A Japanese man has reached a rare out-of-court settlement after he was outed by his former boss as gay against his will.
The man, who is in his 20s, disclosed his sexuality when he joined the company in Tokyo’s Toshima Ward last year. Anti-LGBT+ stigmas still run strong in Japan, and he stated that he wanted to wait until he felt ready before telling his team.
A few months later a female colleague started avoiding him and later quit. The man discovered at a party that she had learned from the superior that he was gay.
“I thought there was no problem telling that to just one person,” the superior told him while laughing, according to Japan Times.
His mental health suffered after the incident and he eventually took a leave of absence. He decided to take legal action in June, around the time several regions in Japan started banning outing LGBT+ people without their permission.
After negotiations the company eventually admitted to the outing and apologised to the man in late October. It also recognised responsibility for causing the man’s mental illness.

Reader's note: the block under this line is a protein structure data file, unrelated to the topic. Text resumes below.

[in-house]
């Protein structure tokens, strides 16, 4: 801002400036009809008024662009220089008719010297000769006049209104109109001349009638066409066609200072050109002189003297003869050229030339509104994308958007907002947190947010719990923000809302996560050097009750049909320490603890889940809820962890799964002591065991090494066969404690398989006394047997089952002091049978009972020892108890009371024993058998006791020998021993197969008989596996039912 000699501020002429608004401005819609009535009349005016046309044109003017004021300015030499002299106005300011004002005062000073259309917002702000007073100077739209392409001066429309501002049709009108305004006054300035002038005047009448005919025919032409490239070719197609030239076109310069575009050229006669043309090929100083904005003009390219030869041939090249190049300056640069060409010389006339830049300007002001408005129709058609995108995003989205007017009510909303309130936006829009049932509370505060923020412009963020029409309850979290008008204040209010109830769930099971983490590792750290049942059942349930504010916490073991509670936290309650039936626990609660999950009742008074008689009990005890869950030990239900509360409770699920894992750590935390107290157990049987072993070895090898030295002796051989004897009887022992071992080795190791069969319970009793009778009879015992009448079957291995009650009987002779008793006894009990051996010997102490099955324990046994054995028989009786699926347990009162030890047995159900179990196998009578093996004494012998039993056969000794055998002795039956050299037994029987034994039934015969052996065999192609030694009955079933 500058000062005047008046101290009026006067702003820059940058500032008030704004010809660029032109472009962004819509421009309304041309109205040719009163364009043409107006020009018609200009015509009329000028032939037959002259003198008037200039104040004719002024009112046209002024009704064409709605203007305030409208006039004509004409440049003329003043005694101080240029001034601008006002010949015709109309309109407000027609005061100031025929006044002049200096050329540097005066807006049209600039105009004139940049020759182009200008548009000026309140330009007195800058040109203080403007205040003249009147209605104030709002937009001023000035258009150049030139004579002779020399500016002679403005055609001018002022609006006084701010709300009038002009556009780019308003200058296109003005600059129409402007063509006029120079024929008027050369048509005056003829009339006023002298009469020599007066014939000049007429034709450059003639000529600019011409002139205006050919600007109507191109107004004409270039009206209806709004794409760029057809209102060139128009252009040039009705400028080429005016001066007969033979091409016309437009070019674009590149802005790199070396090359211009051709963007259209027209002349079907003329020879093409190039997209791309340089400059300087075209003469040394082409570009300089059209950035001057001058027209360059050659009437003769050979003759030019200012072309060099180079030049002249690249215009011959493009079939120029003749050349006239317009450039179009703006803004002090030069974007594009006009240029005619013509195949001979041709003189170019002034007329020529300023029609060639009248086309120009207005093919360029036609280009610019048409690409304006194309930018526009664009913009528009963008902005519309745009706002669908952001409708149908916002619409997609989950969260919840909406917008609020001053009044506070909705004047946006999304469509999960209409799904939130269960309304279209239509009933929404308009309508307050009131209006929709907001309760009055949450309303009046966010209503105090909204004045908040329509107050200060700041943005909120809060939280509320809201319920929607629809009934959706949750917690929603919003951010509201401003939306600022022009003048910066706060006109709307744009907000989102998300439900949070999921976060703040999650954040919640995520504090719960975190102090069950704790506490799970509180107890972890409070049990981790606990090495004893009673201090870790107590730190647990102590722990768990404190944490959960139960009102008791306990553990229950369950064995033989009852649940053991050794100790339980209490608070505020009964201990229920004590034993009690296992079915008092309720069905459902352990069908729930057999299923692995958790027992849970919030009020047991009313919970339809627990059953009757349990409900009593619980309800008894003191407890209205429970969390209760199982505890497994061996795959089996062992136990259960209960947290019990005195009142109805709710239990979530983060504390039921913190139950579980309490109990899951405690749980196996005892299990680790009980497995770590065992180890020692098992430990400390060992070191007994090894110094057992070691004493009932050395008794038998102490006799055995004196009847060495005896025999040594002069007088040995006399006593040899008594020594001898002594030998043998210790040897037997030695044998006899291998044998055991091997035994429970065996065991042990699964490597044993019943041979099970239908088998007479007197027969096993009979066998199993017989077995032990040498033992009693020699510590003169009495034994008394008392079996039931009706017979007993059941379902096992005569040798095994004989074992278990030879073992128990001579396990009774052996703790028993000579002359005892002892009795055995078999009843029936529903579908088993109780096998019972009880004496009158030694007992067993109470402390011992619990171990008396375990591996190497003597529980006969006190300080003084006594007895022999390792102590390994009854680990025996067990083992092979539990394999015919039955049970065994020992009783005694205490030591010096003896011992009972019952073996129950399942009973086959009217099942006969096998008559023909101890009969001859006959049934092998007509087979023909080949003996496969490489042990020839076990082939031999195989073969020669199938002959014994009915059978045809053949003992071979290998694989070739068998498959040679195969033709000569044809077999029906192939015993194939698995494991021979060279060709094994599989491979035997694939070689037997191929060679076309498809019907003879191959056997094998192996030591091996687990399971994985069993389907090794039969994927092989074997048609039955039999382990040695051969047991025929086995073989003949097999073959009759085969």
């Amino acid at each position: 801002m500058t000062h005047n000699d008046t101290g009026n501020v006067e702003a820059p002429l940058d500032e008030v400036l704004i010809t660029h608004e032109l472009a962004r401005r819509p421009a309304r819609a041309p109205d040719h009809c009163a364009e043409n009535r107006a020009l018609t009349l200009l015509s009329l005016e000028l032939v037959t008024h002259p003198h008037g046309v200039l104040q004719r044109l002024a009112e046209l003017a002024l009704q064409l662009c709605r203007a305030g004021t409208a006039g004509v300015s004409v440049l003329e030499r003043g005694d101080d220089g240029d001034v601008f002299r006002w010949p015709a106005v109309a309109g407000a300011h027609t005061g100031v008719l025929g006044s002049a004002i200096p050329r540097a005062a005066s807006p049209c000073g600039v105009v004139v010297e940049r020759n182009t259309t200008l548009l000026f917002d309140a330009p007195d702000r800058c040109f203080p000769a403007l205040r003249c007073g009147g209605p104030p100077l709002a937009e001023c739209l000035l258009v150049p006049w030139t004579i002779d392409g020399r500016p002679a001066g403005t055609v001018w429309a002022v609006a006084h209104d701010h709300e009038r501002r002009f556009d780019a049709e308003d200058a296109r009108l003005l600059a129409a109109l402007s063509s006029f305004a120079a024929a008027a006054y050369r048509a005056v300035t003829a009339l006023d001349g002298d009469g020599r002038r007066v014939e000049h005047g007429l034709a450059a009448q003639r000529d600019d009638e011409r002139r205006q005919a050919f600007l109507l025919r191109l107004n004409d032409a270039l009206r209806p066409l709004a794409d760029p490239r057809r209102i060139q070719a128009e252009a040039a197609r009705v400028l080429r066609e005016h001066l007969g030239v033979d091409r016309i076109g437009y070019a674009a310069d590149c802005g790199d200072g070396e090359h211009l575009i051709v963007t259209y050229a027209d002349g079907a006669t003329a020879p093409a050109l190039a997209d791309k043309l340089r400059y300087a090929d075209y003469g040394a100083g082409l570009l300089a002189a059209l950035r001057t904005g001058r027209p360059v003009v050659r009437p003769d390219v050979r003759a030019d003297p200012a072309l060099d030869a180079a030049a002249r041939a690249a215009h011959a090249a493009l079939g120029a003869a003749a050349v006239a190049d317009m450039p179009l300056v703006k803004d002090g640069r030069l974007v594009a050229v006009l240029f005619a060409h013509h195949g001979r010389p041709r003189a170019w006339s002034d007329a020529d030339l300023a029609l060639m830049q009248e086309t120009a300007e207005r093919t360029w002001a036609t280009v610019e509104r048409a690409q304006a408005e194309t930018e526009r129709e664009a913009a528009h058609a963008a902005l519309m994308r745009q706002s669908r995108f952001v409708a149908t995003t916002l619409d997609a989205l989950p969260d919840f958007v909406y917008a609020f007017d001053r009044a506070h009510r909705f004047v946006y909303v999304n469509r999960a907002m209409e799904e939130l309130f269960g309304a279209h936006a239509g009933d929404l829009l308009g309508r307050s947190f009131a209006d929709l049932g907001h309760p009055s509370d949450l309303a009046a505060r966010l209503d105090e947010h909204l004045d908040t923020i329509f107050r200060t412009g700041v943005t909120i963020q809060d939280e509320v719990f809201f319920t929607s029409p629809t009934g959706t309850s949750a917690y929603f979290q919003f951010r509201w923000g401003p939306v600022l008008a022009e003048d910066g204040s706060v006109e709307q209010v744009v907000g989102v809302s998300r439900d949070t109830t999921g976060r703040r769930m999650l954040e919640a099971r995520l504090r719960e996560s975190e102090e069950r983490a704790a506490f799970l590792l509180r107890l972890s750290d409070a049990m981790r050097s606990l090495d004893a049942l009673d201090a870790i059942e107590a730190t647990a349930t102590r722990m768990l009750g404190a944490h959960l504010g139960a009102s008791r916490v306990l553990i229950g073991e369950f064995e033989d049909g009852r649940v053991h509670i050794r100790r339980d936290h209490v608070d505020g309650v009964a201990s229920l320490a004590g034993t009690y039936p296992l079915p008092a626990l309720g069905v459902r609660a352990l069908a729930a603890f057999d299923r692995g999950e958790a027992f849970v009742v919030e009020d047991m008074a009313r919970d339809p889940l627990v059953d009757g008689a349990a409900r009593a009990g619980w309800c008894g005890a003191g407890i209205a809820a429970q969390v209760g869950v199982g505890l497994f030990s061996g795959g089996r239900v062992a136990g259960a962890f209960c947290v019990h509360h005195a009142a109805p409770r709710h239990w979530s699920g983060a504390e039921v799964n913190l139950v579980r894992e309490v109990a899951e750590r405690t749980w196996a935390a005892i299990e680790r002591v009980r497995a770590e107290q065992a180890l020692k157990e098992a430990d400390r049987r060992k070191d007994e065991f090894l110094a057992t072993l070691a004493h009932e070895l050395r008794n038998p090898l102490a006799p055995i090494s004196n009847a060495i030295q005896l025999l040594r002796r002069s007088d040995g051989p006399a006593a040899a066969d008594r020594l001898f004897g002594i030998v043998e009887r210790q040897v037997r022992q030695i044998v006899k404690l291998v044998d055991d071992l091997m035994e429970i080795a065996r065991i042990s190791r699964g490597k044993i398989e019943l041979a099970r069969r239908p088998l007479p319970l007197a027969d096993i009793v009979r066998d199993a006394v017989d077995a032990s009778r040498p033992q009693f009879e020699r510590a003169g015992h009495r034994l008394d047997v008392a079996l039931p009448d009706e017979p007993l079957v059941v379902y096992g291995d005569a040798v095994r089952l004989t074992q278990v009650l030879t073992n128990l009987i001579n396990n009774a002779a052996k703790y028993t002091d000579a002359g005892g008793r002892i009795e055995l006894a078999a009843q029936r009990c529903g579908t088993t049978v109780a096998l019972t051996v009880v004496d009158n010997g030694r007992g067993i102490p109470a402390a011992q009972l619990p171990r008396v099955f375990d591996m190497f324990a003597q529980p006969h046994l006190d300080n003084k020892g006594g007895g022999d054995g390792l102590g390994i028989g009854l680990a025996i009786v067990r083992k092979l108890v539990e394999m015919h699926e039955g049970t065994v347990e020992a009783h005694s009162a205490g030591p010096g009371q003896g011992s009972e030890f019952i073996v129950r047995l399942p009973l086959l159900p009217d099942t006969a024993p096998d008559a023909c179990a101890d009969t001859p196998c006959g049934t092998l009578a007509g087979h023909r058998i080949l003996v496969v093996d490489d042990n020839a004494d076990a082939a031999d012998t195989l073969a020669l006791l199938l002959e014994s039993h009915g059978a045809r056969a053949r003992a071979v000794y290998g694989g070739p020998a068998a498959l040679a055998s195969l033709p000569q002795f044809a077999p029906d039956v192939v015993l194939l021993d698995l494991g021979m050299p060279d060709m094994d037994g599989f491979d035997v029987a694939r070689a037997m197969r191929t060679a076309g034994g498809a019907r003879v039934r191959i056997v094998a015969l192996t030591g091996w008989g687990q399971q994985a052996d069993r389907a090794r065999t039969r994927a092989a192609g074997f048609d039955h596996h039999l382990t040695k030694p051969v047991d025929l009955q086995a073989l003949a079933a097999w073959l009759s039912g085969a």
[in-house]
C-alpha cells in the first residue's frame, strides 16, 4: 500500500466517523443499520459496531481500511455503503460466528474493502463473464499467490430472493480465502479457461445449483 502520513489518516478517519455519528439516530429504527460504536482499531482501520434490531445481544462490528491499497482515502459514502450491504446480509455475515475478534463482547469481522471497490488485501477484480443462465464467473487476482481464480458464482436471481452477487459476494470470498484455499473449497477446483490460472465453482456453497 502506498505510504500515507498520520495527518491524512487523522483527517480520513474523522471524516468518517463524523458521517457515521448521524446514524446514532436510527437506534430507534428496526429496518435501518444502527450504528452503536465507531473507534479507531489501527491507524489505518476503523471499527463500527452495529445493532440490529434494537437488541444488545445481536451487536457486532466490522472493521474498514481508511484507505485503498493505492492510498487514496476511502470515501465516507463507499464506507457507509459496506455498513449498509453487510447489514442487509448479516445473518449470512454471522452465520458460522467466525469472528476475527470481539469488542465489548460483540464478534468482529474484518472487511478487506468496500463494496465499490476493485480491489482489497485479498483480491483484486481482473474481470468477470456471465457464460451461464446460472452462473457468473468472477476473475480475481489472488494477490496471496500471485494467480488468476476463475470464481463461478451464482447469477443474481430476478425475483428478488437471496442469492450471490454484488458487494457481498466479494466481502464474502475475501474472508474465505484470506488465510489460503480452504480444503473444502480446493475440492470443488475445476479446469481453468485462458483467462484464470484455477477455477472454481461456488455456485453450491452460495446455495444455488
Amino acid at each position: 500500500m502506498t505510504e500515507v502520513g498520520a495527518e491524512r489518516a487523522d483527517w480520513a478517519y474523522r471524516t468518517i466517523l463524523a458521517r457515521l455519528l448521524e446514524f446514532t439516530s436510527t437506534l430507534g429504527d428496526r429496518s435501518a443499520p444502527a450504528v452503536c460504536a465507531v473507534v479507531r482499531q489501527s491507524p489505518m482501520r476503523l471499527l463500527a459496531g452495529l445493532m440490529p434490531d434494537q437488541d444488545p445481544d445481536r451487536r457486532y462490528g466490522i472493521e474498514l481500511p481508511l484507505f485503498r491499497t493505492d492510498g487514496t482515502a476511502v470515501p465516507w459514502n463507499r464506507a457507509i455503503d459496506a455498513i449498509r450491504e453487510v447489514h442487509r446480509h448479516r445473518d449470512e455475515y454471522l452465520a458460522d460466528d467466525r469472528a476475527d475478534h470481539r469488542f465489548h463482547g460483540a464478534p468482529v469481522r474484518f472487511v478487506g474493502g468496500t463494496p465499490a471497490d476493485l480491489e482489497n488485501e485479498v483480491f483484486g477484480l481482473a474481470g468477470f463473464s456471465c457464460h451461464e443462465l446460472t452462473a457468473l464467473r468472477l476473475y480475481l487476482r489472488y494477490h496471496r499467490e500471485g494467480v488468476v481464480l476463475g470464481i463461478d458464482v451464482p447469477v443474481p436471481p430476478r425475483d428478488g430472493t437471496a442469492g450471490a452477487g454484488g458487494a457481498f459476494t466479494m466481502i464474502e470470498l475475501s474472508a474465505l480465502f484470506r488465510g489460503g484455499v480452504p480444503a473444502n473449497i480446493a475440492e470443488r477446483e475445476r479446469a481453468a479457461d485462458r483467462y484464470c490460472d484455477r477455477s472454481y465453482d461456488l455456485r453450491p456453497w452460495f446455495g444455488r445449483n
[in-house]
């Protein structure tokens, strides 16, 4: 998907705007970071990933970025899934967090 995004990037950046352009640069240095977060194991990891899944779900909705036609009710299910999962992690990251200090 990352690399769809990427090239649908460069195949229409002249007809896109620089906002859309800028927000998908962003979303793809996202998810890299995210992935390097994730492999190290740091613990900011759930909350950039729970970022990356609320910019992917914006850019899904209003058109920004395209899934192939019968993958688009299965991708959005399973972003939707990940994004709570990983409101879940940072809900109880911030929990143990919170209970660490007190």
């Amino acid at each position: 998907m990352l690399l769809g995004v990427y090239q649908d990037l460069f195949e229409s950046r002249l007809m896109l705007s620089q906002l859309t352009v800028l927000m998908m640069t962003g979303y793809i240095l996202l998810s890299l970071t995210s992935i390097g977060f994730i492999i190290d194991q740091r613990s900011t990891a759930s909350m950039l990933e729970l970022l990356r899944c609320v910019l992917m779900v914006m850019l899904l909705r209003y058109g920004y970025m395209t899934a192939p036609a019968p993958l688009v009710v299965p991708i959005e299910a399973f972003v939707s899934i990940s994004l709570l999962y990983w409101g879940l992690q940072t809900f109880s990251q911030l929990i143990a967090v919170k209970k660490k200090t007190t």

“We will take the matter seriously and make efforts to ensure a similar problem will never happen again,” the company said, confirming the settlement.
Around 25 per cent of queer people in Japan have been outed against their will, a recent survey found. The scale of the problem came to the fore amid the coronavirus pandemic as many LGBT+ people feared exposure through contact tracing.
The central government has now designated outing and insults against LGBT+ people as abuses of power, and a new law enacted in June requires firms to take measures against such abuse.
“Society and our workplaces simply do not understand how outing is painful and harsh for us,” said the man involved in the Toshima Ward case.
He continues to seek medical treatment and now plans to file a workers’ compensation claim.